The OPERATIONAL AMPLIFIER (termed "op-amp" for short) is a device that can provide considerable gains (over 105) over a large range of inputs. Operational amplifiers are complex circuits that include transistors, resistors and capacitors. They are normally provided as an INTEGRATED CIRCUIT (IC) built into a CHIP, with connectors ("pins") whose function is provided by the manufacturer. For example, the 741 operational amplifier is an integrated circuit chip with 20 transistors, 11 resistors and 1 capacitor and 8 pins:
The term "operational amplifier" was applied to the device because it was initially used in computers to perform mathematical operations.
What are opamps used for?
Operational amplifiers can be considered as devices that generate a voltage E = A(V2 - V1), where A is known as the"open-loop voltage gain". It is a known parameter of the device that depends on the frequency of the input voltage(s), having very high values at low frequencies (typically around 1x105). V1 and V2 are the input voltages that are applied to the inverting and non-inverting terminals respectively.
Operational amplifiers are used pricipally to:
Amplifying voltages (with or without phase inversion);
The amplification that may be obtained is not unlimited. The output voltage of the device is limited to about 80% of the supply voltages (+ Vs and -Vs) that are supplied at pins 7 (+9V) and pin 4 (-9V). If the output voltage is greater than that value, the output signal will be truncated and the opamp is said to have reached the SATURATION VOLTAGE. This may be shown by varying the input voltages and connecting the output terminals to a double-beam oscilloscope.
The basic circuit below will deliver an amplified voltage with phase inversion. Part of the output is fed back into the inverting input, via a feedback resistor RF. For display purposes, the graph below is limited to a 5X amplification.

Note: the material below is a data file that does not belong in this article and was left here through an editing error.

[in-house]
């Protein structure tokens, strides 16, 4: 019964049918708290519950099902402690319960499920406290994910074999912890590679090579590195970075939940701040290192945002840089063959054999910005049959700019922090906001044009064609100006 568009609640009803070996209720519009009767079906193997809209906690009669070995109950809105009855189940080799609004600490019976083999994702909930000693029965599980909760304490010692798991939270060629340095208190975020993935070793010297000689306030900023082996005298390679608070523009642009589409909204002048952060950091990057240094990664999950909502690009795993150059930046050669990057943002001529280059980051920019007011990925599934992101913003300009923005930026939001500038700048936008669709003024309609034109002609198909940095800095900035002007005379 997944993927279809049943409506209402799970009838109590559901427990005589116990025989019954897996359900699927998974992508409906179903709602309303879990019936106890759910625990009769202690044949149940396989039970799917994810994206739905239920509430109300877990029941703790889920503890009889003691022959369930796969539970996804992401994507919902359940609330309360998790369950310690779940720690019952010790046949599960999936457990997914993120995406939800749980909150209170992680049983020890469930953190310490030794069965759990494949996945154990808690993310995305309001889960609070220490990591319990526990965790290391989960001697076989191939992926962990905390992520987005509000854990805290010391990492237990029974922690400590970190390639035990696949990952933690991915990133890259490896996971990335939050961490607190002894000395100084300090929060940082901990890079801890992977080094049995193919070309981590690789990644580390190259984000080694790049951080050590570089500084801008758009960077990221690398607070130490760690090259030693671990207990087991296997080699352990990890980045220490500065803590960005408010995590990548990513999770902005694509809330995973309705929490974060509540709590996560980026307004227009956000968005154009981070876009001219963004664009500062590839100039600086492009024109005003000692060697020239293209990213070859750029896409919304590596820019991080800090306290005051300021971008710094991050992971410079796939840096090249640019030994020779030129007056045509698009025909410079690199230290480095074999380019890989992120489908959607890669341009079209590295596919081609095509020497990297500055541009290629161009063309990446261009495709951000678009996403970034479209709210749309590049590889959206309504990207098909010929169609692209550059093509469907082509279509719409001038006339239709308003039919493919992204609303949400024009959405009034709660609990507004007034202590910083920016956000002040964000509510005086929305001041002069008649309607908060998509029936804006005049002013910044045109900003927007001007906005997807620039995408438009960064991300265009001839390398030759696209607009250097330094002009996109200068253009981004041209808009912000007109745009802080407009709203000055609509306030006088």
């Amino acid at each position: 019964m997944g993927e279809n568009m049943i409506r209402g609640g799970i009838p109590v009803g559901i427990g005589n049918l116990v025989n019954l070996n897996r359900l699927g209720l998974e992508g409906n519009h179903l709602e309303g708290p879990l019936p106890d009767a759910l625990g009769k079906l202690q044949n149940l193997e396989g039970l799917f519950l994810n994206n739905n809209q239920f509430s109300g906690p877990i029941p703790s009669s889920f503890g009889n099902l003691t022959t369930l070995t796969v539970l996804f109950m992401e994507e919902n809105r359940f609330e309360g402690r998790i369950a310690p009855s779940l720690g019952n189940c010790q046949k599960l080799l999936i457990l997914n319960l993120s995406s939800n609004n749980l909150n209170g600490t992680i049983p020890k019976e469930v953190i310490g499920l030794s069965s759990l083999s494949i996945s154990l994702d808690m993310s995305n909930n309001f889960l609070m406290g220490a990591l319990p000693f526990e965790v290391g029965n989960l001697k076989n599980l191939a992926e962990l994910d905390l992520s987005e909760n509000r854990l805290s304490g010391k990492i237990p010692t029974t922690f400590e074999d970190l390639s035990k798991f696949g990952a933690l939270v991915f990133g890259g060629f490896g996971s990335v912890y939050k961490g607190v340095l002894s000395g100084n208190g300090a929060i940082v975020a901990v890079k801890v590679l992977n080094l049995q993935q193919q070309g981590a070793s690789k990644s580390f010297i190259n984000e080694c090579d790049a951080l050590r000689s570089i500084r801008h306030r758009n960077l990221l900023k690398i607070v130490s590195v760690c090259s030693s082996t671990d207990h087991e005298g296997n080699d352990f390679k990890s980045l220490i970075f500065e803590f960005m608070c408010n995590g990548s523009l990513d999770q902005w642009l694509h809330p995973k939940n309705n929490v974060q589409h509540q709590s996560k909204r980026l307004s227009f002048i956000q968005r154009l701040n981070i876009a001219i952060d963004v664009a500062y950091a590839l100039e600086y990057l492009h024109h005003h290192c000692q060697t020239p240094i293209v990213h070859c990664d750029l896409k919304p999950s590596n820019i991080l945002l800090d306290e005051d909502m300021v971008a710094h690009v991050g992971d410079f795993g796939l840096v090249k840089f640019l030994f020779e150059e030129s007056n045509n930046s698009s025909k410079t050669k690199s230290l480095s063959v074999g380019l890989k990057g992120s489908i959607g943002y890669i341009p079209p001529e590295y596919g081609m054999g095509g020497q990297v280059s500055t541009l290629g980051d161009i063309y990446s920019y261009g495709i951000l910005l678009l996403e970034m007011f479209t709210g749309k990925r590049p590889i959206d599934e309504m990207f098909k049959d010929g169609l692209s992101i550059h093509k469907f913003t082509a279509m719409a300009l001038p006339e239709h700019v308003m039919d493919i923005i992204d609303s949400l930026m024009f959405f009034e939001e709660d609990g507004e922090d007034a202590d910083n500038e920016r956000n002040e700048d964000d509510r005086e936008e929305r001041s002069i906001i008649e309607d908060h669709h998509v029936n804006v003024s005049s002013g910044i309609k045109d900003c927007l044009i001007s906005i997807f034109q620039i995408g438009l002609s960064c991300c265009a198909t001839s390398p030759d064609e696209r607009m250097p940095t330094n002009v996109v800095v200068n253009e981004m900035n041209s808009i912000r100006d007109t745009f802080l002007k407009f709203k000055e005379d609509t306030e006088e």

Consider the plot on the right. For the above circuit, the ratio of the resistors RF and RA dictate the amplification that may be obtained (the negative sign takes care of the inverted phase). Note that the amplification is limited by the value of the source voltages. Above a certain value of the input voltage, no amplification takes place. In the linear range of the graph, the gradient of the plot gives the ratio -RF/RA.
In electronics, a FILTER is a circuit that removes unwanted frequencies from a signal. Such devices find numerous applications, not least of which in hi-fi audio equipment.
The figure on the left shows a waveform (signal) that actually is the sum of two sine waves of equal amplitude, but different frequencies. These two waves are shown individually in the second figure. The high frequency wave has a frequency that is four times that of the low frequency wave. The purpose of an electronic filter is to remove certain waves with frequencies above a certain value, or alternatively, those waves whose frequencies are below a certain value. A LOW-PASS FILTER will remove waves whose frequencies are above a certain CUTOFF VALUE (third figure from the left), while a HIGH PASS FILTER will remove those waves below a certain cutoff value.
The diagrams above show a simplified ideal situation. In practice, a signal may many different frequencies. Both low-pass and high pass filters do not remove the unwanted frequencies completely, but attenuate them. BAND-PASS filters remove or attenuate frquencies that lie outside a desired range.